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Column: So, what exactly does the Legion do with all that poppy money?

As Gisele Pharand, the chair of the Poppy Committee at the Minnow Lake Legion, explains, poppy donations do more than show your support for Legion members
What happens to the money collected for poppies at this time of year? Legion volunteer Gisele Pharand answers that question. (Supplied)

October is here and it’s a wonderful time of the year. The fall colours are becoming more apparent and here at the Legion we are busy preparing for the most important time of our year. 

Poppy tagging time is on the horizon and everyone is hard at work. As Zone H3 public relations officer, I wanted to answer a commonly asked question: What happens to the money that the Legion collects?

Poppy funds are made available through the generosity of the Canadian public and are part of the public trust between Canadians and the Legion. The basic purpose and obligation of the Poppy Trust Fund is to assist veterans and their families. 

Poppy season runs from Oct. 1 to Sept. 31 of the following year. It is the foundation of our Remembrance program. 

Consider the importance of the Poppy Campaign. The Legion and its members are the Guardians of Remembrance and the lines from John McCrae’s poem, “If ye break faith with us who die, we shall not sleep, though poppies grow in Flanders Field,” are as true today as they were on May 3, 1915, when he wrote them.

As a result of the generosity of the citizens of Sudbury and district, we are able to ensure veterans and their families are cared for and treated with the respect they deserve.

Zone H3 covers a large area. To the north, we have branches in Chelmsford and Onaping. To the west, we have branches in Espanola, Little Current and Gore Bay. Heading down Highway 69, we have a branch in Britt and one in Parry Sound. Locally, we have a branch in Noelville, Capreol, Falconbridge, South End and Minnow Lake.

The following is a tally of the money collected and how it was disbursed in our area.

During the 2015-2016 campaign, and including the sales of wreaths and poppies, we collected $201,646. To everyone, we send out a big “Thank You.”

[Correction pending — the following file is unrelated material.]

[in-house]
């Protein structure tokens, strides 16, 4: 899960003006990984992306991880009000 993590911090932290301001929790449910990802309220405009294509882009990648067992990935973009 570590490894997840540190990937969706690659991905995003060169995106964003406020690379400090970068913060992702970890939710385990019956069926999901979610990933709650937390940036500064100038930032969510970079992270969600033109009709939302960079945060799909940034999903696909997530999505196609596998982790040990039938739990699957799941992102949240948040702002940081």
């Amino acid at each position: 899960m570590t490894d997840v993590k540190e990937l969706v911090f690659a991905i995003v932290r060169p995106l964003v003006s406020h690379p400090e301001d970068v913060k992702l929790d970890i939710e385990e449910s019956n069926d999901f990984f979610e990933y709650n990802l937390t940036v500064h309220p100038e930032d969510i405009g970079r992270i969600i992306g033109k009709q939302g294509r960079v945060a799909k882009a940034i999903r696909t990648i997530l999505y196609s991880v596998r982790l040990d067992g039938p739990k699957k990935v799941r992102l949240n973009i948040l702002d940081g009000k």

This income allowed us to support the following groups:

  • Veterans: $28,895
  • Bursaries: $8,500
  • Youth education: $6,087
  • Veterans dinners: $800
  • Housing/care facilities: $18,000
  • Vets homeless program: $500
  • Charitable Fund: $4,200  
  • Northeast Cancer Care: $18,500
  • Parry Sound Hospital: $100
  • Sea Cadets: $2,300
  • Army Cadets: $12,550
  • Sam Bruno Pet Scan Fund: $20,000
  • Meals on Wheels: $2,000
  • Disaster Relief: $9,750

As you can see, the numbers are impressive. The numbers for Ontario are also worth looking at. We have 403 branches with a membership of 100,000 people in the province.  

Donations from the poppy funds to our veterans and their dependents totalled $800,814.  Additional funds spent on vets programs totalled $ 306,000.  Money spent on medical equipment and research totalled more than $1.3 million. Seniors programs totalled more than $341,000.

Our Ontario Provincial Command branches and Ladies Auxiliary Charitable Foundation approved $449,094 to Ontario communities in 2016.

Since its inception in 1979, donations of more than $15,837,600 were given to various hospitals, health clinics, seniors homes and charities. With more than $1.6 million, our youth programs were not forgotten. 

Total donations to the Homeless Veterans Program (Sudbury being was the first community in Northern Ontario to get off the ground) totalled over $ 1,550,000 and helped 500 veterans.

Legion members annually put in more than 422,200 volunteer hours.

In closing, I wanted to thank each and every one of you who wear a poppy. Without you, none of this would be possible. As a member of the Legion, I encourage everyone to get involved. 

In my next column, I look forward to showcasing all our branches and the amazing people who give tirelessly of their time. 

Gisele Pharand is the Poppy Committee chair for Legion Branch 76 in Minnow Lake. Northern Life is running a series of three columns on the Legion leading up to Nov. 11.


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